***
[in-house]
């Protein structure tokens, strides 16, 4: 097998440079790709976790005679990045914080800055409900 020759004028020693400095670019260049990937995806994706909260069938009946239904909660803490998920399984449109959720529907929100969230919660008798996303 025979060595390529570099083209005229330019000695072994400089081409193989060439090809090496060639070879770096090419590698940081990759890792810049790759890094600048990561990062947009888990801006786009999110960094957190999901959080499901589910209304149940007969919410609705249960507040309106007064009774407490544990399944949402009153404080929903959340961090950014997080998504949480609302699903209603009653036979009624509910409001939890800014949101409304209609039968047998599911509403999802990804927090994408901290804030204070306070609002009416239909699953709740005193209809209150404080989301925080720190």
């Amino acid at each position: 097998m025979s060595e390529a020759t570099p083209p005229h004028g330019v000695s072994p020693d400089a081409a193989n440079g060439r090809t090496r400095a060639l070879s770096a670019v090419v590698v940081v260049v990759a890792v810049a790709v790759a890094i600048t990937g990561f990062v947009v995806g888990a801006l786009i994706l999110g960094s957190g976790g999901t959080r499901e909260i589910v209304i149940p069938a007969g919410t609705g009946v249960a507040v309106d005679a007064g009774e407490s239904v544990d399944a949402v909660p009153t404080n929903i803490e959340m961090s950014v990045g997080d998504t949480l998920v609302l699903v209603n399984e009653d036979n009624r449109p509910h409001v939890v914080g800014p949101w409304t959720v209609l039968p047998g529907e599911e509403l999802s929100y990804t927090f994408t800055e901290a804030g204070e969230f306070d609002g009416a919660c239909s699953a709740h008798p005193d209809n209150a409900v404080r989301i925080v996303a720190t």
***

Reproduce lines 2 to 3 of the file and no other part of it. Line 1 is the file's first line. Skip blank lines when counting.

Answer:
């Protein structure tokens, strides 16, 4: 097998440079790709976790005679990045914080800055409900 020759004028020693400095670019260049990937995806994706909260069938009946239904909660803490998920399984449109959720529907929100969230919660008798996303 025979060595390529570099083209005229330019000695072994400089081409193989060439090809090496060639070879770096090419590698940081990759890792810049790759890094600048990561990062947009888990801006786009999110960094957190999901959080499901589910209304149940007969919410609705249960507040309106007064009774407490544990399944949402009153404080929903959340961090950014997080998504949480609302699903209603009653036979009624509910409001939890800014949101409304209609039968047998599911509403999802990804927090994408901290804030204070306070609002009416239909699953709740005193209809209150404080989301925080720190």
């Amino acid at each position: 097998m025979s060595e390529a020759t570099p083209p005229h004028g330019v000695s072994p020693d400089a081409a193989n440079g060439r090809t090496r400095a060639l070879s770096a670019v090419v590698v940081v260049v990759a890792v810049a790709v790759a890094i600048t990937g990561f990062v947009v995806g888990a801006l786009i994706l999110g960094s957190g976790g999901t959080r499901e909260i589910v209304i149940p069938a007969g919410t609705g009946v249960a507040v309106d005679a007064g009774e407490s239904v544990d399944a949402v909660p009153t404080n929903i803490e959340m961090s950014v990045g997080d998504t949480l998920v609302l699903v209603n399984e009653d036979n009624r449109p509910h409001v939890v914080g800014p949101w409304t959720v209609l039968p047998g529907e599911e509403l999802s929100y990804t927090f994408t800055e901290a804030g204070e969230f306070d609002g009416a919660c239909s699953a709740h008798p005193d209809n209150a409900v404080r989301i925080v996303a720190t």